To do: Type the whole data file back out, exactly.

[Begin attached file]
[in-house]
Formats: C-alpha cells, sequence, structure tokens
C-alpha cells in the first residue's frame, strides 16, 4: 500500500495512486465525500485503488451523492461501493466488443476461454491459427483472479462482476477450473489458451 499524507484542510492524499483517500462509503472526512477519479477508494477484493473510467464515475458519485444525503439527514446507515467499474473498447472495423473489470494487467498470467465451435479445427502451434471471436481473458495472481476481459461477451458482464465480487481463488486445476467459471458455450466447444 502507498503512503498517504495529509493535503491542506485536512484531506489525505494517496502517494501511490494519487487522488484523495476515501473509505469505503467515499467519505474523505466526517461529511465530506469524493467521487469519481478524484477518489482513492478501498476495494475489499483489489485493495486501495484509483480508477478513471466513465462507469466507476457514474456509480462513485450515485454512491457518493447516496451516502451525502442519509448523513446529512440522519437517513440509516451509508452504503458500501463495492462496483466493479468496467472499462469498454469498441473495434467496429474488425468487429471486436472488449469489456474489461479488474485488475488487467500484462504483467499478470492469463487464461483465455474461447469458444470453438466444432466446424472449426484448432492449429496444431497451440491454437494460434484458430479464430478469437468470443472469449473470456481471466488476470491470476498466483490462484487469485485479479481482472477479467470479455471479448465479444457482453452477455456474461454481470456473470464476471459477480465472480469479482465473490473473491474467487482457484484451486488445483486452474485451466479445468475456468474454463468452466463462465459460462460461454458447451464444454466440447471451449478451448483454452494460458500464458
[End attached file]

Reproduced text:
[in-house]
Formats: C-alpha cells, sequence, structure tokens
C-alpha cells in the first residue's frame, strides 16, 4: 500500500495512486465525500485503488451523492461501493466488443476461454491459427483472479462482476477450473489458451 499524507484542510492524499483517500462509503472526512477519479477508494477484493473510467464515475458519485444525503439527514446507515467499474473498447472495423473489470494487467498470467465451435479445427502451434471471436481473458495472481476481459461477451458482464465480487481463488486445476467459471458455450466447444 502507498503512503498517504495529509493535503491542506485536512484531506489525505494517496502517494501511490494519487487522488484523495476515501473509505469505503467515499467519505474523505466526517461529511465530506469524493467521487469519481478524484477518489482513492478501498476495494475489499483489489485493495486501495484509483480508477478513471466513465462507469466507476457514474456509480462513485450515485454512491457518493447516496451516502451525502442519509448523513446529512440522519437517513440509516451509508452504503458500501463495492462496483466493479468496467472499462469498454469498441473495434467496429474488425468487429471486436472488449469489456474489461479488474485488475488487467500484462504483467499478470492469463487464461483465455474461447469458444470453438466444432466446424472449426484448432492449429496444431497451440491454437494460434484458430479464430478469437468470443472469449473470456481471466488476470491470476498466483490462484487469485485479479481482472477479467470479455471479448465479444457482453452477455456474461454481470456473470464476471459477480465472480469479482465473490473473491474467487482457484484451486488445483486452474485451466479445468475456468474454463468452466463462465459460462460461454458447451464444454466440447471451449478451448483454452494460458500464458